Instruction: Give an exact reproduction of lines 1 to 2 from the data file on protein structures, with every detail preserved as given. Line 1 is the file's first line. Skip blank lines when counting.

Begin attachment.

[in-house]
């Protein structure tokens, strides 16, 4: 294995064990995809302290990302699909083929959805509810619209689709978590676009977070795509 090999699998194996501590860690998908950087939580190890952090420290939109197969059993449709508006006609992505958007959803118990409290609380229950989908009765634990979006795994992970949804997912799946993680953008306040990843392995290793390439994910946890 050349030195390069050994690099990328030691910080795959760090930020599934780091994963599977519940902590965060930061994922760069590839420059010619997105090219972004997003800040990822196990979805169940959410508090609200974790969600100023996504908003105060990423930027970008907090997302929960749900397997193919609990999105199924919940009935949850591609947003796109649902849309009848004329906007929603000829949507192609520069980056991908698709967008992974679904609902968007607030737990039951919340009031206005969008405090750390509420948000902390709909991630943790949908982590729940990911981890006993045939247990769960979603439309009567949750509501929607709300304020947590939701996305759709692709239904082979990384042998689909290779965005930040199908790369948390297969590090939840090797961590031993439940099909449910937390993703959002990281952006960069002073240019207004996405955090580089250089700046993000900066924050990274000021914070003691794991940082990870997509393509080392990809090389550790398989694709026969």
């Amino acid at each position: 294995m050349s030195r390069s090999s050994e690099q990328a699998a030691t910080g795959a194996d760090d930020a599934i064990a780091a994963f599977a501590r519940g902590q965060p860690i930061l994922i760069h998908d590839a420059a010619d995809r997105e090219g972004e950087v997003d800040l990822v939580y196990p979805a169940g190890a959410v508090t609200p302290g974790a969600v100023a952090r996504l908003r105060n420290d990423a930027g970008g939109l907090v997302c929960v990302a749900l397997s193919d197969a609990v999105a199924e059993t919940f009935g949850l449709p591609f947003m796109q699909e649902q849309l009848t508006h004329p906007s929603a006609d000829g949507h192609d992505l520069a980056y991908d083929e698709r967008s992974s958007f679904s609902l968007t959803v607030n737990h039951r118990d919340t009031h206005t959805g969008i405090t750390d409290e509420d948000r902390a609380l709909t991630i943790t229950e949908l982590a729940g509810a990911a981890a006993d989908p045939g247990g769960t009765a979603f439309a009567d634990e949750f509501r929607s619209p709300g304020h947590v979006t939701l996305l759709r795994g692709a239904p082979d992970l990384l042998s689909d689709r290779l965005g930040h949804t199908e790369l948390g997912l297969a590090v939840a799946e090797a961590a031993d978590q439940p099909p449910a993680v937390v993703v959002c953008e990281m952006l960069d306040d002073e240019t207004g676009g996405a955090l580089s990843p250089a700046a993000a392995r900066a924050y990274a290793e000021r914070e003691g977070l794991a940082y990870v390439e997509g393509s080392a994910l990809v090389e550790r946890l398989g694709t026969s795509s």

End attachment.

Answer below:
[in-house]
């Protein structure tokens, strides 16, 4: 294995064990995809302290990302699909083929959805509810619209689709978590676009977070795509 090999699998194996501590860690998908950087939580190890952090420290939109197969059993449709508006006609992505958007959803118990409290609380229950989908009765634990979006795994992970949804997912799946993680953008306040990843392995290793390439994910946890 050349030195390069050994690099990328030691910080795959760090930020599934780091994963599977519940902590965060930061994922760069590839420059010619997105090219972004997003800040990822196990979805169940959410508090609200974790969600100023996504908003105060990423930027970008907090997302929960749900397997193919609990999105199924919940009935949850591609947003796109649902849309009848004329906007929603000829949507192609520069980056991908698709967008992974679904609902968007607030737990039951919340009031206005969008405090750390509420948000902390709909991630943790949908982590729940990911981890006993045939247990769960979603439309009567949750509501929607709300304020947590939701996305759709692709239904082979990384042998689909290779965005930040199908790369948390297969590090939840090797961590031993439940099909449910937390993703959002990281952006960069002073240019207004996405955090580089250089700046993000900066924050990274000021914070003691794991940082990870997509393509080392990809090389550790398989694709026969």